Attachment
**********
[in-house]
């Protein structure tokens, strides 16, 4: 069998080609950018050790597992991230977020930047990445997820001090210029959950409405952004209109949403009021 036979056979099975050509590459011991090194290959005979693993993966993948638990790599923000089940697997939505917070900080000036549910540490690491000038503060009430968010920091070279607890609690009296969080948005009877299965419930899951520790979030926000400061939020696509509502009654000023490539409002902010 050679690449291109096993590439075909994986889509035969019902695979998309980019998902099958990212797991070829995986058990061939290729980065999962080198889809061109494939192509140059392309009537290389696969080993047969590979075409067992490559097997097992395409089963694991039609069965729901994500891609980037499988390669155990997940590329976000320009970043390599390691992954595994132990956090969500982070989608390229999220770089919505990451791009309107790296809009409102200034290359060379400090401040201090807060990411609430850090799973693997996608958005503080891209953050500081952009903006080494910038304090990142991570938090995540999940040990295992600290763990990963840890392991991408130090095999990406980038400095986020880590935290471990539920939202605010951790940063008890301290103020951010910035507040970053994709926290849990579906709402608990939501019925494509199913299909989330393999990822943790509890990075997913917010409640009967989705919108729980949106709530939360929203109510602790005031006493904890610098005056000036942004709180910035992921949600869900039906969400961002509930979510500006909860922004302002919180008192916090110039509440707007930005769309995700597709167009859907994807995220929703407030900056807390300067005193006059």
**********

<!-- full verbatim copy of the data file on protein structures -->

[in-house]
């Protein structure tokens, strides 16, 4: 069998080609950018050790597992991230977020930047990445997820001090210029959950409405952004209109949403009021 036979056979099975050509590459011991090194290959005979693993993966993948638990790599923000089940697997939505917070900080000036549910540490690491000038503060009430968010920091070279607890609690009296969080948005009877299965419930899951520790979030926000400061939020696509509502009654000023490539409002902010 050679690449291109096993590439075909994986889509035969019902695979998309980019998902099958990212797991070829995986058990061939290729980065999962080198889809061109494939192509140059392309009537290389696969080993047969590979075409067992490559097997097992395409089963694991039609069965729901994500891609980037499988390669155990997940590329976000320009970043390599390691992954595994132990956090969500982070989608390229999220770089919505990451791009309107790296809009409102200034290359060379400090401040201090807060990411609430850090799973693997996608958005503080891209953050500081952009903006080494910038304090990142991570938090995540999940040990295992600290763990990963840890392991991408130090095999990406980038400095986020880590935290471990539920939202605010951790940063008890301290103020951010910035507040970053994709926290849990579906709402608990939501019925494509199913299909989330393999990822943790509890990075997913917010409640009967989705919108729980949106709530939360929203109510602790005031006493904890610098005056000036942004709180910035992921949600869900039906969400961002509930979510500006909860922004302002919180008192916090110039509440707007930005769309995700597709167009859907994807995220929703407030900056807390300067005193006059």